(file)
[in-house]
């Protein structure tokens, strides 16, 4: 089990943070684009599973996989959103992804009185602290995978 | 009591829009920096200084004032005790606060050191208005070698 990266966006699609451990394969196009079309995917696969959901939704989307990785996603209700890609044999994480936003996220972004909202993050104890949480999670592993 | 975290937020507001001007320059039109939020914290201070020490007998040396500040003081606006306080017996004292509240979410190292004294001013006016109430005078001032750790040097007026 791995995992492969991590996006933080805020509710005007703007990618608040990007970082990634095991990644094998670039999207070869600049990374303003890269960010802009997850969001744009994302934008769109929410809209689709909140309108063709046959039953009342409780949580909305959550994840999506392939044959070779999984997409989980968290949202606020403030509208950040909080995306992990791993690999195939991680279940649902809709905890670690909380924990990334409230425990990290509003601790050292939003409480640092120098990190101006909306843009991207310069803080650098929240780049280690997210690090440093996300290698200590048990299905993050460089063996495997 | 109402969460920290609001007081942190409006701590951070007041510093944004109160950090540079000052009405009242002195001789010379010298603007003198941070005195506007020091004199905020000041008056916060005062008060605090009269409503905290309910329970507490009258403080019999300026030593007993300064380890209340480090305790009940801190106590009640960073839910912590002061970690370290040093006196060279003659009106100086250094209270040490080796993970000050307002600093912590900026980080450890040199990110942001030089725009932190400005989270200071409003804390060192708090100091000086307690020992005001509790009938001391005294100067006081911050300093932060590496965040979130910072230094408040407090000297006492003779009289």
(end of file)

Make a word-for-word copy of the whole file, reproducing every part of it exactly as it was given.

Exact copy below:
[in-house]
């Protein structure tokens, strides 16, 4: 089990943070684009599973996989959103992804009185602290995978 | 009591829009920096200084004032005790606060050191208005070698 990266966006699609451990394969196009079309995917696969959901939704989307990785996603209700890609044999994480936003996220972004909202993050104890949480999670592993 | 975290937020507001001007320059039109939020914290201070020490007998040396500040003081606006306080017996004292509240979410190292004294001013006016109430005078001032750790040097007026 791995995992492969991590996006933080805020509710005007703007990618608040990007970082990634095991990644094998670039999207070869600049990374303003890269960010802009997850969001744009994302934008769109929410809209689709909140309108063709046959039953009342409780949580909305959550994840999506392939044959070779999984997409989980968290949202606020403030509208950040909080995306992990791993690999195939991680279940649902809709905890670690909380924990990334409230425990990290509003601790050292939003409480640092120098990190101006909306843009991207310069803080650098929240780049280690997210690090440093996300290698200590048990299905993050460089063996495997 | 109402969460920290609001007081942190409006701590951070007041510093944004109160950090540079000052009405009242002195001789010379010298603007003198941070005195506007020091004199905020000041008056916060005062008060605090009269409503905290309910329970507490009258403080019999300026030593007993300064380890209340480090305790009940801190106590009640960073839910912590002061970690370290040093006196060279003659009106100086250094209270040490080796993970000050307002600093912590900026980080450890040199990110942001030089725009932190400005989270200071409003804390060192708090100091000086307690020992005001509790009938001391005294100067006081911050300093932060590496965040979130910072230094408040407090000297006492003779009289």